Local artists turn to nonprofit studio for printing

A Local nonprofit studio caters to artists trying to make it after college.

StudioTwoThree-Front

Leaving school can be a frightening thing: finding a place to live, a job, a whole new place in life and for the first time you’re expected to do it on your own. For business majors, this means joining a good company or, if you’re ambitious, starting one. For artists, though, it can get even more complicated.

For artists specializing in print making or etching, it’s less about the job or the location and more about the equipment. That’s why Studio Two Three exists. It’s a non-profit organization devoted to providing a cheap place for people, like those freshly minted college graduates, to get access to the equipment they need to make a start and, with any luck, make it big.

“Once you get out of school, you don’t really have access to this stuff anymore,” said Executive Director Ashley Hawkins. In 2008, Hawkins, Sarah Moore, Emily Gannon, and Tyler Dawkins opened the studio mainly for their private use. “We wanted to continue making print,” Hawkins explained. But like many graduates, they lacked the equipment.

So they got together and bought the basics.

They added other local artists and the studio became more than just a workspace. “It’s a community,” Hawkins said. “You get used to a community of artists in school. We try to recreate that.”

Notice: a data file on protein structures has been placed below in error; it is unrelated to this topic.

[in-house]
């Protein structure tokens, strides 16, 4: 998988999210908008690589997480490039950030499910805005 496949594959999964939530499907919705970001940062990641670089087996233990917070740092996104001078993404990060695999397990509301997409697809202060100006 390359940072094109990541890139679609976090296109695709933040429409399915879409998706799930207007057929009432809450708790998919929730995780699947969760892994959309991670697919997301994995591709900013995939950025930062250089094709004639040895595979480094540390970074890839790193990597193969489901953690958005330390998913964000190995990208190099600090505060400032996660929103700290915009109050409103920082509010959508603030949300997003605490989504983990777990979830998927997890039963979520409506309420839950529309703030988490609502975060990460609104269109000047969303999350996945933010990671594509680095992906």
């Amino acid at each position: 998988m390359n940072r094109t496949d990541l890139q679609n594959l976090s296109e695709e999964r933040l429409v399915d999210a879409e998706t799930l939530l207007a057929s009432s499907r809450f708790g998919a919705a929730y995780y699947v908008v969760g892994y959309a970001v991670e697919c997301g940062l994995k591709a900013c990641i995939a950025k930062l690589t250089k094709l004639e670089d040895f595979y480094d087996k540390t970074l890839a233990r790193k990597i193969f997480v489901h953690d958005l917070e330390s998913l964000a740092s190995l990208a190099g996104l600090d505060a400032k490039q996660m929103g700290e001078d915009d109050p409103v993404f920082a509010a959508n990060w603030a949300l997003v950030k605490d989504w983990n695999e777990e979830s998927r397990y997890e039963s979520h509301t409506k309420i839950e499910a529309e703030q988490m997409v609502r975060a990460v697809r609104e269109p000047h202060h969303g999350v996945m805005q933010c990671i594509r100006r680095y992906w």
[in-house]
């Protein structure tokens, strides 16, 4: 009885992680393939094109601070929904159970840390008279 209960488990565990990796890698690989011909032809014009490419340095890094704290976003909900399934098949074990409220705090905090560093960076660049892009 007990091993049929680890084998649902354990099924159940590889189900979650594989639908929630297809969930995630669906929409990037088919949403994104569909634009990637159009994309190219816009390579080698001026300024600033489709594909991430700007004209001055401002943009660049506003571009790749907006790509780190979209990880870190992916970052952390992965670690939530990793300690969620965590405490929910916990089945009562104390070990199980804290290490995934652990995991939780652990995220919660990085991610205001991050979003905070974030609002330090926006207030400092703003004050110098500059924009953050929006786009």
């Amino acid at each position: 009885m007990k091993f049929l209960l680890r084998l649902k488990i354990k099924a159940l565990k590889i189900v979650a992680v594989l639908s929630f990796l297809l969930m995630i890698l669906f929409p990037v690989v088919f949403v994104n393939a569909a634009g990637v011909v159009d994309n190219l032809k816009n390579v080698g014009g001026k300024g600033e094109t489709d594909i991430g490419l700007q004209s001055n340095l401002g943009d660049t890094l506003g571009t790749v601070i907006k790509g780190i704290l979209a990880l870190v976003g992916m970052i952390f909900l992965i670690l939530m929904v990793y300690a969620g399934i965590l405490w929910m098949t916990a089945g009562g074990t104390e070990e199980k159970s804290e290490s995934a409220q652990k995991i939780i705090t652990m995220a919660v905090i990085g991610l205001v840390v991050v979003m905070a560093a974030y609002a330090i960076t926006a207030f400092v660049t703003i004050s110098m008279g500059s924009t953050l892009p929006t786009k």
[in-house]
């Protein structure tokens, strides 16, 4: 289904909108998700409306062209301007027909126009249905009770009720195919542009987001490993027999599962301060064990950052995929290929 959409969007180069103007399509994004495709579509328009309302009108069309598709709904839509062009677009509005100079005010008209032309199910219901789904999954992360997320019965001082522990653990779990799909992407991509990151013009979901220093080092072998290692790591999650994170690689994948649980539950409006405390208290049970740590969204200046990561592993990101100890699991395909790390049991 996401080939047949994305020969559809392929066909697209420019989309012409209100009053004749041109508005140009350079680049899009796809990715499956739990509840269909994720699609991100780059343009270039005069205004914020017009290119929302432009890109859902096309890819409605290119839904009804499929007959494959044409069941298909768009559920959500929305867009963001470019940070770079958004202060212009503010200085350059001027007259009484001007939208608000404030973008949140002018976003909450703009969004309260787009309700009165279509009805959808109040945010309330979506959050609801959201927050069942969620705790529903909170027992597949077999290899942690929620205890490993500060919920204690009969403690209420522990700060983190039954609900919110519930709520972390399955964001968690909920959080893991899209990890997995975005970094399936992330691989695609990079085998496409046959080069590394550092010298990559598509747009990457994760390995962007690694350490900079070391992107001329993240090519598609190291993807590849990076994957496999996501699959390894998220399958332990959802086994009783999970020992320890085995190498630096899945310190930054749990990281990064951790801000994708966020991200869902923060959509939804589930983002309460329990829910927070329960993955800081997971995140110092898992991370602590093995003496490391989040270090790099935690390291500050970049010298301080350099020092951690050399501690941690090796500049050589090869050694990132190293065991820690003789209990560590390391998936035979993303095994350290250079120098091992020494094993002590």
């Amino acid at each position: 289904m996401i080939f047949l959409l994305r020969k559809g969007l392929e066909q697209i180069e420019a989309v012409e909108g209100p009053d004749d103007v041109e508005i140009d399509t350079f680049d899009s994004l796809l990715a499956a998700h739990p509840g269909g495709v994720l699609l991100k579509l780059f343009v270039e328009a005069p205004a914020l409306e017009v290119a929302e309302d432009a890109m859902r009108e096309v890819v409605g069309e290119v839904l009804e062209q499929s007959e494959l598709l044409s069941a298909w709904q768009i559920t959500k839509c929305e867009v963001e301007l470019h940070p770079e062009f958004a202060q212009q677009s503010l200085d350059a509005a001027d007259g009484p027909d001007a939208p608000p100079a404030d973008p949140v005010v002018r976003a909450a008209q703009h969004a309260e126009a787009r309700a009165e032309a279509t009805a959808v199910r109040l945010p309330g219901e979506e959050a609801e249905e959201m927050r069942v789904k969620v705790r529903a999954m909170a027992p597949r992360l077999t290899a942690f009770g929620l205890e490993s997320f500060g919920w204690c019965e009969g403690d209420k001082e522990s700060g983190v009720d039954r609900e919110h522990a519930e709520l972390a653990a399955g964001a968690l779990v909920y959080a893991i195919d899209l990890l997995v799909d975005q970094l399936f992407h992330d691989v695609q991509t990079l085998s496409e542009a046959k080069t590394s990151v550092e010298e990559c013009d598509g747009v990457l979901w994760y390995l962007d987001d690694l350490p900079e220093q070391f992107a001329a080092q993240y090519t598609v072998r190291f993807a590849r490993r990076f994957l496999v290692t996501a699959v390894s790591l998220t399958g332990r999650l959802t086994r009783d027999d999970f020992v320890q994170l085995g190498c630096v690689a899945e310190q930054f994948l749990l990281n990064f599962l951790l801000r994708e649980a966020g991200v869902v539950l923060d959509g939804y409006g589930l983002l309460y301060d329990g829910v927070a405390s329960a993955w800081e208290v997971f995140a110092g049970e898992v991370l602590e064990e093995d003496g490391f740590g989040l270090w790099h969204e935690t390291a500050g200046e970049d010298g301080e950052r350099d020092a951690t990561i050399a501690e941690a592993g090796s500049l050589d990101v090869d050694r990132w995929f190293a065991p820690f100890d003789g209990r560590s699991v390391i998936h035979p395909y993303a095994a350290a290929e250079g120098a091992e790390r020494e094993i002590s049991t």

“I always feel more productive (here),” Sarah Orr, a photographer who rents space at the studio, said. She’s been working out of the space for over six months. “It’s worth every penny…It’s just better to work around other artists.”

Studio Two Three became a non-profit and in 2010 moved to a larger location at 1617 W. Main Street. “The non-profit route allows us to have equipment donated,” Hawkins said. Their current facility hosts 17 tenants with room for 25 full-time renters. The studio provides a print-specific gallery show every month and equipment for screen-printing, lithography, and relief art, along with a dark room for photography.

Hawkins doesn’t plan to stop there. As it stands, the studio is run by volunteers. While Hawkins has another full-time job outside of Studio Two Three, she insists that it’s “not about money.” Any growth she wants to see is that of the organization itself. “If anything, we’d want it to be self-sustaining,”

For now, the studio will follow its mission by “providing an accessible workspace and engaging the public through workshops, exhibitions, and outreach.” To that end, Studio Two Three regularly collaborates with the Church Hill Academy, a non-profit private high school and recently sponsored a group that went to Rwanda. There they collected photographs and samples of art and fabrics to create an art and exhibition book, the proceeds of which went to the International Rescue Committee.

The studio is also host to three VCU art students who are helping to prepare for this year’s Cultsha Xpo. “I really like the idea of communal space,” junior Emma Barnes said. Barnes, junior Grace Huddleston, and senior Elisa Rios have prepared shirts and a few other items to sell at the Xpo–all made with the studio’s signature printing.

Since students like Barnes, Huddleston, and Rios will eventually leave school, but would like to continue in this medium, places like Studio Two Three are a must. “I’d love to keep connections here,” Rios said.

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Stephen Nielsen

Stephen Nielsen is a contributing journalist for RVANews and makes a mean pulled pork sandwich.

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